The three kimono-clad ladies were very patient. They were sitting in a tatami-floor booth at the ADB Annual Meeting venue here in Frankfurt showing the 3,000 plus participants a small cultural taste of what they can expect if and when they go to the ADB’s next Annual Meeting in Yokohama, Japan. And they were trying to teach visitors how to write their names and phrases with a brush pen in Japanese calligraphy.
Most of us struggled to draw the characters and had no idea what the flowing script we had written really meant until they explained the different component parts of the pictograms and how, fitted together, they gave characters a full meaning.
Trying to piece together the component parts of each character, I couldn’t help but think about how they mirrored the complexity of the poverty problem that ADB is trying to solve in Asia and the Pacific. Tackling poverty means considering—among many other things—food security, climate change, gender inequality, education, clean energy, water and sanitation. The list is long as testified by the 17 Sustainable Development Goals approved by the United Nations late last year along with the 169 targets that they seek to meet by 2030.
But in some ways they boil down to the themes of both this year’s ADB Annual Meeting in Frankfurt—Cooperating for Sustainability—and the meeting that will be held in Yokohama next year – Building Together the Prosperity of Asia. To prosper in the long term, Asia and the Pacific need to be sustainable. And moreover, as former German President Horst Köhler said so eloquently at Wednesday’s opening session, we need to do this together – developed and developing economies alike.
Just as Germany is a big donor to ADB, Japan has also been a strong supporter of development in a region where 450 million people still live below the poverty line and many millions more live with the threat of falling back into poverty if something over which they have no control—a cyclone, unanticipated death in the family, debilitating sickness—suddenly befalls them.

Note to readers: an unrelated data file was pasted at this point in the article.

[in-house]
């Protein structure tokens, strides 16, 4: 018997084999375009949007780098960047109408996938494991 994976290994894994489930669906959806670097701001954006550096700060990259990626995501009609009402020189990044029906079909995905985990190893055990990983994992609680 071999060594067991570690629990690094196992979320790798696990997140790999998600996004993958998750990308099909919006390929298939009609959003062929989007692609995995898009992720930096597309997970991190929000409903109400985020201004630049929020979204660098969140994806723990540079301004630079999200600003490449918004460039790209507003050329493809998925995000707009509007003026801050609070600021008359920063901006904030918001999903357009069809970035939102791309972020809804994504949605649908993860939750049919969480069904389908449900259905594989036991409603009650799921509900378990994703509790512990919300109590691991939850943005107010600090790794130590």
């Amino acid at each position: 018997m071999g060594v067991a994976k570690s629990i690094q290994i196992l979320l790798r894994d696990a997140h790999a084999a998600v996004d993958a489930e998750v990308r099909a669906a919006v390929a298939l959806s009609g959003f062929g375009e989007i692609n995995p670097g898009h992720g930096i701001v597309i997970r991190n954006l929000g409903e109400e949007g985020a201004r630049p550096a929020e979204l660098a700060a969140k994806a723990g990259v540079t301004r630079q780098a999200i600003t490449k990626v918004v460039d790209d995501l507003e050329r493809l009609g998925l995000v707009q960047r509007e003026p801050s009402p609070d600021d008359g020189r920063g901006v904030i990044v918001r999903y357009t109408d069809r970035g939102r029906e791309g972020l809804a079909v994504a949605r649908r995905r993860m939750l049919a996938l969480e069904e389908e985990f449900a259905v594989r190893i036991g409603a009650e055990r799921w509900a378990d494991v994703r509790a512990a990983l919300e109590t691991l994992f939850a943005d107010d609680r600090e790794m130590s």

Through the Japan Fund for Poverty Reduction, for example, Japan provides grants and technical assistance for ADB projects. As of the end of last year, they had totaled $742 million for agricultural, transport, public sector management and other poverty reducing and social development activities.
But as this year’s replenishment of the ADB’s Asian Development Fund—a fund that provides concessional loans or grants to the poorest of the poor countries in the region—shows, emerging economies increasingly see the need to support each other. Contributions by Asian emerging economies to the 12th replenishment of the fund for 2017-2020 increased to 11.7% of the total $3.8 billion pledged from 6.9% for the previous replenishment covering 2013-2016. And cofinancing from bilateral, multilateral, and private sector for ADB projects hit a record $10.74 billion last year too.
The same spirit of cooperation will continue at the 2017 ADB Annual Meeting in Yokohama. Once a tiny fishing village but now a bustling port and Japan’s most populous city, Yokohama is no stranger to urban expansion, the challenges of globalization, and even natural disasters. In 1923, the great Kanto earthquake caused destruction of the like that is still too frequently experienced in other parts of Asia.
Just as Yokohama has coped with change in centuries past, ADB—marking its 50th year following its establishment in December 1966—continues to help the rest of developing Asia cope with demographic, climatic, social, and environmental shifts. And as the Japanese calligraphers showed me, perseverance, a little learning and help from others make finding the solution easier.